The word merry is descended from the Old English mirige or myrge meaning “pleasant”, “attractive”, “enjoyable”. This, in turn, was descended from Proto-Germanic *murguz meaning “short”, “brief”, “slow”, “leisurely”, in turn from Proto-Indo-European *mréǵʰus “short”, “brief” (via the oblique stem *mr̥gʰ-, the syllabic sonorants regularly became uC in Proto-Germanic). The shift in meaning from “short” to “enjoyable” seems to be through the concept of time seeming to pass quickly when one is enjoying oneself.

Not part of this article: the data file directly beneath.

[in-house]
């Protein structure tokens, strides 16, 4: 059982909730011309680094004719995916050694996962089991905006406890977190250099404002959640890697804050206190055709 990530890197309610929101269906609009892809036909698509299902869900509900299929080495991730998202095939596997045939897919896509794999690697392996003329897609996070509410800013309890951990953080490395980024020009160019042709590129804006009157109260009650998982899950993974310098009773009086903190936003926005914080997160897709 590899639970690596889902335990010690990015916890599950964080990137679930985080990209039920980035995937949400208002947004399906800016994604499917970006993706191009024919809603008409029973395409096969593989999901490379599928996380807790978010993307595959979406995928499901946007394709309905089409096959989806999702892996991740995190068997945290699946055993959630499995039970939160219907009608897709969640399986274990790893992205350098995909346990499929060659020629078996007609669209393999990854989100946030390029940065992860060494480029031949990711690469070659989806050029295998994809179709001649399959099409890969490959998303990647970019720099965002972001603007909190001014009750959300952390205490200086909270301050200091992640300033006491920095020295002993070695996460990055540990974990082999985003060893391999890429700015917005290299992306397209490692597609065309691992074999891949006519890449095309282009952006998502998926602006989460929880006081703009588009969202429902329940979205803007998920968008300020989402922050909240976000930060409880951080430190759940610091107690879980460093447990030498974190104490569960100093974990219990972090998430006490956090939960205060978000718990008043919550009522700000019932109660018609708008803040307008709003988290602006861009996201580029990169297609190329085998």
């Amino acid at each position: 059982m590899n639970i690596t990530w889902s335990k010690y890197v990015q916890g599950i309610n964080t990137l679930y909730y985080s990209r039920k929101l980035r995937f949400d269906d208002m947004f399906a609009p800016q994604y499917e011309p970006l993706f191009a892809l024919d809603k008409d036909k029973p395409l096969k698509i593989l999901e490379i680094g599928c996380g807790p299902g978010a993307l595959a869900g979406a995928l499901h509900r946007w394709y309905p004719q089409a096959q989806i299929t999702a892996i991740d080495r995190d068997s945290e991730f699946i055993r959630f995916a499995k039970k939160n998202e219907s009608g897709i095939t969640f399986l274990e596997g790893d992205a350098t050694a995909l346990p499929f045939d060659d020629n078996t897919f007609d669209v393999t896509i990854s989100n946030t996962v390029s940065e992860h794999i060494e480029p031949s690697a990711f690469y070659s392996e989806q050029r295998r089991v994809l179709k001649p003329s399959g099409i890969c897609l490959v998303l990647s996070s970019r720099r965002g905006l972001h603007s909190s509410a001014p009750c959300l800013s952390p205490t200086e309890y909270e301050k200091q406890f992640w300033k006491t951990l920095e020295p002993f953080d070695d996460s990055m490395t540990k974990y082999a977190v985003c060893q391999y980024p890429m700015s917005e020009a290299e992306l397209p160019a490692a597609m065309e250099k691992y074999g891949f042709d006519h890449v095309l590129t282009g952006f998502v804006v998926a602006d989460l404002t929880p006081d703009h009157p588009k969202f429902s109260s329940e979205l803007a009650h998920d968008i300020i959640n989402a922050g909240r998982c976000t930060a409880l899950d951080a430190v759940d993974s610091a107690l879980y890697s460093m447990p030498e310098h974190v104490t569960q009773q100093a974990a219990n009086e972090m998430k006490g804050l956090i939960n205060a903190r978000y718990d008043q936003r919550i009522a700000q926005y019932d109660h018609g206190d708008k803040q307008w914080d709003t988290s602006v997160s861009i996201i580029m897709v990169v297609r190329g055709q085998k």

In Proto-Italic, this stem became *breɣʷis, which became Latin brevis, which retained the meaning of “short” or “brief”. The development /mr/ → /br/ was a form of dissimilation. I’m not sure if that was a regular development in Italic, or an irregular change (this same change, incidentally, also happened in Greek, whose cognate form in Ancient Greek is brakhús). There aren’t very many roots with the sequence /mr/, so it’s unclear. At any rate, brevis became Old French brief (Modern French bref), subsequently borrowed into English.